The city of Suzhou, China, produced China's most beautiful silk and silk embroidery practiced by generational families for 3,000 years. My purpose in going to China starting in the mid-1980's was to turn my photographs into textiles, and this is my story. ~Robert Glenn Ketchum




Thursday, January 22, 2015
Silk Road - Embroideries #105
SILK ROAD #105:   The principle #embroiderer on this was Huang Chunya, who had worked with me numerous times on THE most complex pieces. In particular, "2:10 P.M." (posts #50-55) which was the most-layered, most stitch-diverse #embroidery we had ever done.  "2:10 P.M." was sewn in hundreds of layers, starting with the most distant #background point, and "building" the #stitches upon one another as they "moved" to the #foreground. Here in "Trees and Branches with Heavy Snow", Huang Chunya and her assistant, Guan Peiying, similarly spent 1-1/2 years "building" the stitches that would render the branches, pine needles and tree trunk. She could clearly see the opportunity to have an even greater #dimensional effect in this piece because we were using the more recent technique of allowing the #matrix to serve as un-embroidered negative space. As there was no distant background point to start the layering, the women observed the needles and branches beneath the snow cover would be green and dark. The "snow" was then built on top of that, first with random stitching, and then in selected areas with looping and bundle stitches. Numerous subtle shades of blue, silver, gray, and green thread were dyed for this, and at least ten different stitches were incorporated.
photograph(s) © copyright, ROBERT GLENN KETCHUM, 2015, @RbtGlennKetchum @LittleBearProd #LittleBearProd #Embroidery @WesCFA @RSSDesigns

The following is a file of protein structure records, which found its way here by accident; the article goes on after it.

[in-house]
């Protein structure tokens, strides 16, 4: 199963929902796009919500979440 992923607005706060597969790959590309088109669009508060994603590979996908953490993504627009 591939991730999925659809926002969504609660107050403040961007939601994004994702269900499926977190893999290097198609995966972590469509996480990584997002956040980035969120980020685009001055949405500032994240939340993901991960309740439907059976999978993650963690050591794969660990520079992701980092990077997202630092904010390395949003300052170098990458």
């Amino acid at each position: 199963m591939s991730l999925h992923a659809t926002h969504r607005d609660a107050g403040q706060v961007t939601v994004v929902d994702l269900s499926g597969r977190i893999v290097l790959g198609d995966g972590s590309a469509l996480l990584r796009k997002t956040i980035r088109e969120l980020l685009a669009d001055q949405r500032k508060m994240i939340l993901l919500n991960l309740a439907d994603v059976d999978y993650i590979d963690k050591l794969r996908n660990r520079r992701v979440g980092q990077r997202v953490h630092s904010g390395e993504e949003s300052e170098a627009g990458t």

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Wednesday, January 21, 2015

Weekly Post: TATSHESHINI: Saving a River Wild

TATSHENSHINI:  Saving a River Wild by Robert Glenn Ketchum

In 1990, I was invited on a 10-day float down the Tatshenshini, a huge river system flowing from Western Canada to the Pacific Ocean that literally divides two of North America's largest national parks, Canada's Kluane National Park and Alaska's Glacier Bay National Park. A gold mine was being proposed mid-river. I broke the story in LIFE magazine. There were many other articles and a book. The mine was never developed and the river is now a wilderness corridor. This is a conservation SUCCESS story!


Wednesday, January 21, 2015

TATSHENSHINI:  Saving a River Wild, #33
TATSHENSHINI:  Saving a River Wild, #33:   From our viewpoint, looking up the #WalkerGlacier valley revealed a world that disappeared beneath the #ice. ACTUALLY, there used to be much more ice here. and this #glacier is in retreat, so technically we are viewing a world EMERGING from beneath the ice. Either way, it appeared cold and not particularly inviting. An ever-cooler afternoon breeze was also flowing over the ice mass, and how you shielded yourself from it made all the difference in the world to your comfort zone. Our knoll was perfectly situated as its slope and the scrub brush behind us served as our windbreak. And the view we faced was not only grand, BUT directly into the sun. Cheers, another beer, and then....